Direct memory addressing (DMA) allows a peripheral device to directly access memory so data updates and interchange may occur while allowing the computers main processor to continue other operations. However, DMA creates another vulnerability when attempting to restrict computer operation to a core set of functions by creating an opportunity for a peripheral device using DMA to alter or replace a security program running in main memory.
However, because DMA is an integral part of the operation of most computers and even fundamental operations may require the use of DMA-oriented peripherals, it may not be possible to simply turn off DMA when restricted use operation is desired.
Computer architectures that use an input/output memory management unit (I/O MMU) allow pairing of virtual memory addresses to physical locations of memory in a computer environment. When a device requests access to memory, for example, a printer driver or game controller, the I/O MMU refers to an I/O translation lookaside buffer (I/O TLB) with a limited number of page table entries that relate the virtual address requested by the device to a physical address in the computer's memory. If a page table entry does not exist for the requested address, an interrupt may be generated and the I/O MMU may load new page table entries that cover the requested address.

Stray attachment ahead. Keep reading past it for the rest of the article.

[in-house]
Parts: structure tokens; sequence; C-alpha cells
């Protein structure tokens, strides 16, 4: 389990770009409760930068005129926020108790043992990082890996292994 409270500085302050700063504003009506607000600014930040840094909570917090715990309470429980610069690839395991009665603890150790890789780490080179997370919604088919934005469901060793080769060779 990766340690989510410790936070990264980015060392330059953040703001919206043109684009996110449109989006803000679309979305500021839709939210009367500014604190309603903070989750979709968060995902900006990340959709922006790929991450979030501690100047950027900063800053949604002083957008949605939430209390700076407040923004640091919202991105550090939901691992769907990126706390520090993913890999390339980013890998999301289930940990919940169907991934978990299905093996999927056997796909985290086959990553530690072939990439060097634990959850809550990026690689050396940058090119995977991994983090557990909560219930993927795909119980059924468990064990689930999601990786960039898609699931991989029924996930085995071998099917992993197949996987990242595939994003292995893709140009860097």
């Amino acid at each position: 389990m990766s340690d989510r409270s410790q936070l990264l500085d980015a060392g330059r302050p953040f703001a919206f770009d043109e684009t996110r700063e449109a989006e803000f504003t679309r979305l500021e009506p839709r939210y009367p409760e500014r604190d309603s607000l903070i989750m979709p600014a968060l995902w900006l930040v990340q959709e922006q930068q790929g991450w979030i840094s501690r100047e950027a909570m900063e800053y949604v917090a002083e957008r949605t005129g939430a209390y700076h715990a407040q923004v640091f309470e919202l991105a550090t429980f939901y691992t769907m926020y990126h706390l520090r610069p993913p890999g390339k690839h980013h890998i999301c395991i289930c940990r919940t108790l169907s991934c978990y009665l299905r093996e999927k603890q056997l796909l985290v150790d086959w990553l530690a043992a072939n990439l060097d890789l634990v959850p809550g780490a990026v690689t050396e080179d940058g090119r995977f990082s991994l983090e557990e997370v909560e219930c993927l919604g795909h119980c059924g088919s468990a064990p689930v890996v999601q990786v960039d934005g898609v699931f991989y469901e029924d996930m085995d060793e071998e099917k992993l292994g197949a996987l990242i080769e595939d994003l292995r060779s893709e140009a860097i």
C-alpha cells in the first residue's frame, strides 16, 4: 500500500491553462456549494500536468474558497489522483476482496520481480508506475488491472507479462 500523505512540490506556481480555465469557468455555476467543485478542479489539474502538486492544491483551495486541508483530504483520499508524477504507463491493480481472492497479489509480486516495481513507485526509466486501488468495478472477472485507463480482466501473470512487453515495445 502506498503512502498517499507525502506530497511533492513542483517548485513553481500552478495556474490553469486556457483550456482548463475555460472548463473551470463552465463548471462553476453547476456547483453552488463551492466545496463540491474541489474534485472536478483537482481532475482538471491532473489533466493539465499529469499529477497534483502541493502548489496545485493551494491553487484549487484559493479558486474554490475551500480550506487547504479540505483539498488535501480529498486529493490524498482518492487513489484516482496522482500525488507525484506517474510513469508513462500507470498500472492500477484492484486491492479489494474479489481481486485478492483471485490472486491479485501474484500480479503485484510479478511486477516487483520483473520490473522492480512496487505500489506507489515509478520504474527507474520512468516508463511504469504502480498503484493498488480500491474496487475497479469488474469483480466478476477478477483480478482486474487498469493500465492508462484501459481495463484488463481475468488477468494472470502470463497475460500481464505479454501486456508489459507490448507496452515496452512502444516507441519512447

When operating a computer in a restricted mode, page table entries for certain DMA-oriented peripheral devices may be denied access to main memory, while trusted or authenticated devices may be allowed access to main memory. A policy administered by the CPU or a Hypervisor/virtual machine manager (VMM) may be used to determine appropriate access under differing operating conditions to determine which peripheral devices have DMA access to the memory.
Although the following text sets forth a detailed description of numerous different embodiments, it should be understood that the legal scope of the description is defined by the words of the claims set forth at the end of this disclosure. The detailed description is to be construed as exemplary only and does not describe every possible embodiment since describing every possible embodiment would be impractical, if not impossible. Numerous alternative embodiments could be implemented, using either current technology or technology developed after the filing date of this patent, which would still fall within the scope of the claims.